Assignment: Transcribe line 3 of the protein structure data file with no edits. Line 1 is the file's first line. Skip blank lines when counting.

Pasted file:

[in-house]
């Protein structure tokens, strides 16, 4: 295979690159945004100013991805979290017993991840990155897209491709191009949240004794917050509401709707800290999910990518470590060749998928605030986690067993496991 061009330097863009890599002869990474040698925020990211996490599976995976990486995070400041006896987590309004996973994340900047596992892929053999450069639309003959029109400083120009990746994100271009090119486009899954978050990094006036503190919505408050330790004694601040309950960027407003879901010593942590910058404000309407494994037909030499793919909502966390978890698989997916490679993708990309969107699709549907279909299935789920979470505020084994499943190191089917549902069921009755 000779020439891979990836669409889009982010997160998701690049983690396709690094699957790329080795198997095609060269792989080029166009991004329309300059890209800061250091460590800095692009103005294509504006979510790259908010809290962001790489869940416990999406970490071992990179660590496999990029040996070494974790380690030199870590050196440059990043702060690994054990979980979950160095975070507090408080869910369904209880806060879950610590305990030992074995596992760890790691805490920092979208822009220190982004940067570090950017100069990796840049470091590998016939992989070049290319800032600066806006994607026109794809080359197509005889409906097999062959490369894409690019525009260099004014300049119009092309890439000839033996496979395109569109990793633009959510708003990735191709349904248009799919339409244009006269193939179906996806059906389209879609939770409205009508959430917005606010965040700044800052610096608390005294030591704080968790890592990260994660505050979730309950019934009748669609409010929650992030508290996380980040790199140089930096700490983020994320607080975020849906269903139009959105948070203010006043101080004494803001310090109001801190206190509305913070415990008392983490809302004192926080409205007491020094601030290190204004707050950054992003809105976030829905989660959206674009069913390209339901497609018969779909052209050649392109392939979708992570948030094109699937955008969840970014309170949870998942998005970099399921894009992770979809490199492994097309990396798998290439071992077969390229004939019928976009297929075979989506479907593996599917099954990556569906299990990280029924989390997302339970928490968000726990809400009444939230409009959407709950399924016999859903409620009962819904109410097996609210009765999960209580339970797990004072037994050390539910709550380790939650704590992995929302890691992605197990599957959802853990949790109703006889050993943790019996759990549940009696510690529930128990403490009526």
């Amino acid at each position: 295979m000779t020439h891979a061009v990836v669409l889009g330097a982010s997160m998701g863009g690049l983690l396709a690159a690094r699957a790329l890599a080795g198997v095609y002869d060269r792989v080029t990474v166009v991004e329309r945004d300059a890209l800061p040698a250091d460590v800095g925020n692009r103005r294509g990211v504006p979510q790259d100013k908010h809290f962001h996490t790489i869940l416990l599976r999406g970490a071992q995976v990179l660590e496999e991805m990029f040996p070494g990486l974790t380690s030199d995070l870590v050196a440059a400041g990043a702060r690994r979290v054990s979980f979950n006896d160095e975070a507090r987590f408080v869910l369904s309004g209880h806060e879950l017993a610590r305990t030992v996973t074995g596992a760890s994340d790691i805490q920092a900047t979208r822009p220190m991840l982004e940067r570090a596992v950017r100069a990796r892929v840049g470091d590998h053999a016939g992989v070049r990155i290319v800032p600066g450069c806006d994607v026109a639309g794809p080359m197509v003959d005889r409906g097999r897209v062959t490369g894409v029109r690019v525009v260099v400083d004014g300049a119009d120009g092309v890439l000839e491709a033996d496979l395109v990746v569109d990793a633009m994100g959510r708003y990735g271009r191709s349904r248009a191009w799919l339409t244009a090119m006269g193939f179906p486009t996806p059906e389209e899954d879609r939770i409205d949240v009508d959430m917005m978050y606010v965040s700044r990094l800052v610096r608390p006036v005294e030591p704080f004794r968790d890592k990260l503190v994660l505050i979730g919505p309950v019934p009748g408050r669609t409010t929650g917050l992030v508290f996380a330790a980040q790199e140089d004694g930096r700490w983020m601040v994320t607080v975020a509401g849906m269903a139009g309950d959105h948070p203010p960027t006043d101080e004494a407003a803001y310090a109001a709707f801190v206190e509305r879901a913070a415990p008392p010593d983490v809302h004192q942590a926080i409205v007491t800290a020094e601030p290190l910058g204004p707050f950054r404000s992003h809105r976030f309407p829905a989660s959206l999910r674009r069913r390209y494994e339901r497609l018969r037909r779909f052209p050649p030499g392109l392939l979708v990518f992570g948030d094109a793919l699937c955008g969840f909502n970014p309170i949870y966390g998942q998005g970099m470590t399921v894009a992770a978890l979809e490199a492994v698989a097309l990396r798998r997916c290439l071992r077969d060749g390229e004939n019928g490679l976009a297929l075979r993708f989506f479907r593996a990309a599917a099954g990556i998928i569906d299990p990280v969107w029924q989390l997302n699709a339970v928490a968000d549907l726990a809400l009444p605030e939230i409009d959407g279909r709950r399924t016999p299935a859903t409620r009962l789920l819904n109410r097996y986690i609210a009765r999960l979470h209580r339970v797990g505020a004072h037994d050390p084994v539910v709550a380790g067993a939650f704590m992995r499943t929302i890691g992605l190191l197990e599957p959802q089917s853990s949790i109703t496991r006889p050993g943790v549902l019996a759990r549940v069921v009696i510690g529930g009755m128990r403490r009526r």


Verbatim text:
């Amino acid at each position: 295979m000779t020439h891979a061009v990836v669409l889009g330097a982010s997160m998701g863009g690049l983690l396709a690159a690094r699957a790329l890599a080795g198997v095609y002869d060269r792989v080029t990474v166009v991004e329309r945004d300059a890209l800061p040698a250091d460590v800095g925020n692009r103005r294509g990211v504006p979510q790259d100013k908010h809290f962001h996490t790489i869940l416990l599976r999406g970490a071992q995976v990179l660590e496999e991805m990029f040996p070494g990486l974790t380690s030199d995070l870590v050196a440059a400041g990043a702060r690994r979290v054990s979980f979950n006896d160095e975070a507090r987590f408080v869910l369904s309004g209880h806060e879950l017993a610590r305990t030992v996973t074995g596992a760890s994340d790691i805490q920092a900047t979208r822009p220190m991840l982004e940067r570090a596992v950017r100069a990796r892929v840049g470091d590998h053999a016939g992989v070049r990155i290319v800032p600066g450069c806006d994607v026109a639309g794809p080359m197509v003959d005889r409906g097999r897209v062959t490369g894409v029109r690019v525009v260099v400083d004014g300049a119009d120009g092309v890439l000839e491709a033996d496979l395109v990746v569109d990793a633009m994100g959510r708003y990735g271009r191709s349904r248009a191009w799919l339409t244009a090119m006269g193939f179906p486009t996806p059906e389209e899954d879609r939770i409205d949240v009508d959430m917005m978050y606010v965040s700044r990094l800052v610096r608390p006036v005294e030591p704080f004794r968790d890592k990260l503190v994660l505050i979730g919505p309950v019934p009748g408050r669609t409010t929650g917050l992030v508290f996380a330790a980040q790199e140089d004694g930096r700490w983020m601040v994320t607080v975020a509401g849906m269903a139009g309950d959105h948070p203010p960027t006043d101080e004494a407003a803001y310090a109001a709707f801190v206190e509305r879901a913070a415990p008392p010593d983490v809302h004192q942590a926080i409205v007491t800290a020094e601030p290190l910058g204004p707050f950054r404000s992003h809105r976030f309407p829905a989660s959206l999910r674009r069913r390209y494994e339901r497609l018969r037909r779909f052209p050649p030499g392109l392939l979708v990518f992570g948030d094109a793919l699937c955008g969840f909502n970014p309170i949870y966390g998942q998005g970099m470590t399921v894009a992770a978890l979809e490199a492994v698989a097309l990396r798998r997916c290439l071992r077969d060749g390229e004939n019928g490679l976009a297929l075979r993708f989506f479907r593996a990309a599917a099954g990556i998928i569906d299990p990280v969107w029924q989390l997302n699709a339970v928490a968000d549907l726990a809400l009444p605030e939230i409009d959407g279909r709950r399924t016999p299935a859903t409620r009962l789920l819904n109410r097996y986690i609210a009765r999960l979470h209580r339970v797990g505020a004072h037994d050390p084994v539910v709550a380790g067993a939650f704590m992995r499943t929302i890691g992605l190191l197990e599957p959802q089917s853990s949790i109703t496991r006889p050993g943790v549902l019996a759990r549940v069921v009696i510690g529930g009755m128990r403490r009526r």